A Toast to Red Wine and Balsamic Vinegars: Fountain of Youth in a Bottle?

Researchers at Harvard University and the National Institute on Aging discovered that resveratrol, an antioxidant found in red wine, may boost longevity. Cal Orey's "The Healing Powers of Vinegar: A Complete Guide to Nature's Most Remarkable Remedy: Revised and Updated" touts both premium red wine and balsamic vinegars--which researchers said contain disease-fighting polyphenols and perhaps heart-healthy resveratrol-- the liquid to youth.

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The Healing Powers of Vinegar: A Complete Guide to Nature's Most Remarkable Remedy

Lake Tahoe, CA (PRWEB) December 5, 2006

According to a recent article in The New York Times, the antioxidant resveratrol, found in red wine inhibits the "bad effects" of a high calorie diet in mice and adds years to their lifespan. If people add vinegars rich in resveratrol to their diets can it stall Father Time?

Author Cal Orey seems to think so. Resveratol-rich red wine and balsamic vinegars may be the new antiaging key for baby boomer and seniors, Orey said. Her revised and updated book, "The Healing Powers of Vinegar: A Complete Guide to Nature's Most Remarkable Remedy," shows that the while popular apple cider vinegar, high in potassium boosts health (it can help detoxify the body, balance sodium and potassium levels to help make losing those extra pounds easier), it's the Mediterranean-type red wine and balsamic vinegars, that may help fight obesity which is often linked to heart disease.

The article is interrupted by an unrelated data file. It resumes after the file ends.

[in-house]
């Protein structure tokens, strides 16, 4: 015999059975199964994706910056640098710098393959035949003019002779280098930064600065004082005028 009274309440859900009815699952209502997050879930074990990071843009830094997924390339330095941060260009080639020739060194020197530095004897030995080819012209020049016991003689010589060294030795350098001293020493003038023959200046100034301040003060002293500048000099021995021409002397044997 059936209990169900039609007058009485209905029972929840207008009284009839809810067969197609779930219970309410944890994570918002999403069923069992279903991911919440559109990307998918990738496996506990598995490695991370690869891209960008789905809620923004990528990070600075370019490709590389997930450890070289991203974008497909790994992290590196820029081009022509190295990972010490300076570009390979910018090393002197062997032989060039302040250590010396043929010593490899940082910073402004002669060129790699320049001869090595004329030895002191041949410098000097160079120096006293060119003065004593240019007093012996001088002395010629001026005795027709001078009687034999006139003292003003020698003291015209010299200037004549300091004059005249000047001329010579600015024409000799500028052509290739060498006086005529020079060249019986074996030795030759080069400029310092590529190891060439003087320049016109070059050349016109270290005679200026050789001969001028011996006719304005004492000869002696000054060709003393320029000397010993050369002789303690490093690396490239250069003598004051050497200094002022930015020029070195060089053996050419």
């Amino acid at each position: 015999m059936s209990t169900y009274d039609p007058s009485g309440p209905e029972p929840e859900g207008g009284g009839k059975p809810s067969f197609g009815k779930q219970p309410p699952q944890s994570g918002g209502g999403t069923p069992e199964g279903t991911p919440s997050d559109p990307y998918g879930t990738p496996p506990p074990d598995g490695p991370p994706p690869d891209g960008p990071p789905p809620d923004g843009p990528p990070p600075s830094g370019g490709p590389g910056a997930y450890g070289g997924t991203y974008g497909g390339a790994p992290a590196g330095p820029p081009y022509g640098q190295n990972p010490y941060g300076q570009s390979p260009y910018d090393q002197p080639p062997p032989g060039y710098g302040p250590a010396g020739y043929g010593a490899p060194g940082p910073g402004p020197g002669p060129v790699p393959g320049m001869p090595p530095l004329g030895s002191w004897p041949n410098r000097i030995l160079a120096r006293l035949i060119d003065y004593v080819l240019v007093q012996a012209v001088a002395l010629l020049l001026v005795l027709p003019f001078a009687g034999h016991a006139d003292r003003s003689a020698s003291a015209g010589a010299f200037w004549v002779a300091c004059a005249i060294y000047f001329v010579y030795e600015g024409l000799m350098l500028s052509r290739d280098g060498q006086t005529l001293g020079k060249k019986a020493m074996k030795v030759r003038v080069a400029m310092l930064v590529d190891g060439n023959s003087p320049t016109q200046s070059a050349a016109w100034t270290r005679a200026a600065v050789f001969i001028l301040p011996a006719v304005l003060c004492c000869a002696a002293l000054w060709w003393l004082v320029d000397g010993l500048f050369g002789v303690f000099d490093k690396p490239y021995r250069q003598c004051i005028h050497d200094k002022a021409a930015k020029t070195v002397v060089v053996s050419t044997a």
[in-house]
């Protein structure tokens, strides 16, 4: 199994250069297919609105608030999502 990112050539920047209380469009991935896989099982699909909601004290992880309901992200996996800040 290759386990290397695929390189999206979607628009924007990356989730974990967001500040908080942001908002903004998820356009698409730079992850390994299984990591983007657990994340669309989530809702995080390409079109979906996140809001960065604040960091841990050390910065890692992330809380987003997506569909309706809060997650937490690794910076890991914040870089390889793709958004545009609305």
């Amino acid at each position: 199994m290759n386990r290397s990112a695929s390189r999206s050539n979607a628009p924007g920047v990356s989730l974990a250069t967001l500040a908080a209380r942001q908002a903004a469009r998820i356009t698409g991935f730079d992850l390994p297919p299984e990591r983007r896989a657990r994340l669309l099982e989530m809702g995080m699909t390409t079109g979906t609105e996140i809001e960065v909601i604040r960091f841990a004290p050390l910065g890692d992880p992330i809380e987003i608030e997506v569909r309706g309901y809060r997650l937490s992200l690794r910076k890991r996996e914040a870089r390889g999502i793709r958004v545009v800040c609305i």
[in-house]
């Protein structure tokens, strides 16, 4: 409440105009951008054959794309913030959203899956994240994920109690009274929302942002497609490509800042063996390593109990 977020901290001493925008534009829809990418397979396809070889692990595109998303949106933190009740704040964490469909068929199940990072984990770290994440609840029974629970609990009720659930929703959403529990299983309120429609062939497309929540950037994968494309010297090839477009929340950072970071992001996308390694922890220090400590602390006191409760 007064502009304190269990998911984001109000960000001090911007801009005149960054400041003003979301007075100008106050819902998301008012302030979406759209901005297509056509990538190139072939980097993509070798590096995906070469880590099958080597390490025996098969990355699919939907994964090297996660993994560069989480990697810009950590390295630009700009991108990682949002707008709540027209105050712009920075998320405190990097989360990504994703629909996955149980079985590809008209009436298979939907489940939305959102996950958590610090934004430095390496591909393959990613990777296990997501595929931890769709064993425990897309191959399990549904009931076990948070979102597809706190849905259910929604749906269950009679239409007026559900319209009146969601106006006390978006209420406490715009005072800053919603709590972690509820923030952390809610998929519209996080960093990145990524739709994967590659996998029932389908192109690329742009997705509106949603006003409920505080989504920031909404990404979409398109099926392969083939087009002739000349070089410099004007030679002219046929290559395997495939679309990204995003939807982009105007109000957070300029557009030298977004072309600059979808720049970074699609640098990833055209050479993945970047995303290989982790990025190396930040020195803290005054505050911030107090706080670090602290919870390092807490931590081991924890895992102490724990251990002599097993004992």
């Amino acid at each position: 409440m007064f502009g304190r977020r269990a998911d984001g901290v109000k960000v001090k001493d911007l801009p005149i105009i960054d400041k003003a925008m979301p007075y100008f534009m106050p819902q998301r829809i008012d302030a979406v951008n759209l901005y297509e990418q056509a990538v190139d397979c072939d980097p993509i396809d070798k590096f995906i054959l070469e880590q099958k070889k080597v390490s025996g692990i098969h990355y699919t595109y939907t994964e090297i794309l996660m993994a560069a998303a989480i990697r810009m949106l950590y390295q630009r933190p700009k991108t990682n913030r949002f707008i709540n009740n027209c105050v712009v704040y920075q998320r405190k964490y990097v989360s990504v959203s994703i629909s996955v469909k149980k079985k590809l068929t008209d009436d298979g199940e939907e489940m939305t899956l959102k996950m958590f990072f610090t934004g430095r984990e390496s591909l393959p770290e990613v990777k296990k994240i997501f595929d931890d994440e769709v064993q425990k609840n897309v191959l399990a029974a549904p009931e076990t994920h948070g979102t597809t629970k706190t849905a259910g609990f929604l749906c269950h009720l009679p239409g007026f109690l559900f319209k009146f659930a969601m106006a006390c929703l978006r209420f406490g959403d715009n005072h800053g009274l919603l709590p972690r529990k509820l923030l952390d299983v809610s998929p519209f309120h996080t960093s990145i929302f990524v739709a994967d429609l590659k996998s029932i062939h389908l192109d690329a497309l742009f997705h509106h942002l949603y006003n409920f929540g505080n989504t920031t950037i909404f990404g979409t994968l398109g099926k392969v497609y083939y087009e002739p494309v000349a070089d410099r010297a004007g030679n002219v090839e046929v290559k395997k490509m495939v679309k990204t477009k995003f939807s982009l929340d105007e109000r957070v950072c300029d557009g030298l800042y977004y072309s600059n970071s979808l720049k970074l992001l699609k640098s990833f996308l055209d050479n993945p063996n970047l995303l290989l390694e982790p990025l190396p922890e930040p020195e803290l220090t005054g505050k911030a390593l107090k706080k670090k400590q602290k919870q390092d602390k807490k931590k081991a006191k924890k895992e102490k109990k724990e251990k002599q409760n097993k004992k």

"They're both derived from grapes," Orey said. "And like red wine, they contain disease-fighting antioxidants such as quercetin and most likely resveratrol. But more research is needed." While studies have shown drinking a glass of red wine daily cut your heart disease risk, "these vinegars can give you all the health benefits of wine, without the alcohol," Orey said. She added, "Teaming these two vinegars with other Mediterranean-type foods high in resveratrol, such as blueberries and peanuts, may help people around the globe to lose body fat, and stall age-related diseases."

According to Orey, a fruit-flavored vinegar craze in Asia is also newsworthy. A new trend in Japan is to consume vinegar drinks, in particular those made from fruit. A Korean delight, persimmon vinegar, an excellent source of youth-boosting vitamins A and C, may also be beneficial to turn back the clock.

"These other vinegars are drawing attention worldwide, especially paired with nutrient-rich antioxidant rich "superfoods" that contain disease-fighting compounds, like resveratrol, so people can stall aging, and live a longer, healthier life," Orey said.

About the Author

Cal Orey is an accomplished author and journalist. Her books include: "The Healing Powers of Vinegar: A Complete Guide to Nature's Most Remarkable Remedy," "Doctors' Orders," "202 Pets' Peeves" and "The Man Who Predicts Earthquakes." For more information or to schedule an interview, contact the author via e-mail or visit http://www.calorey.com.

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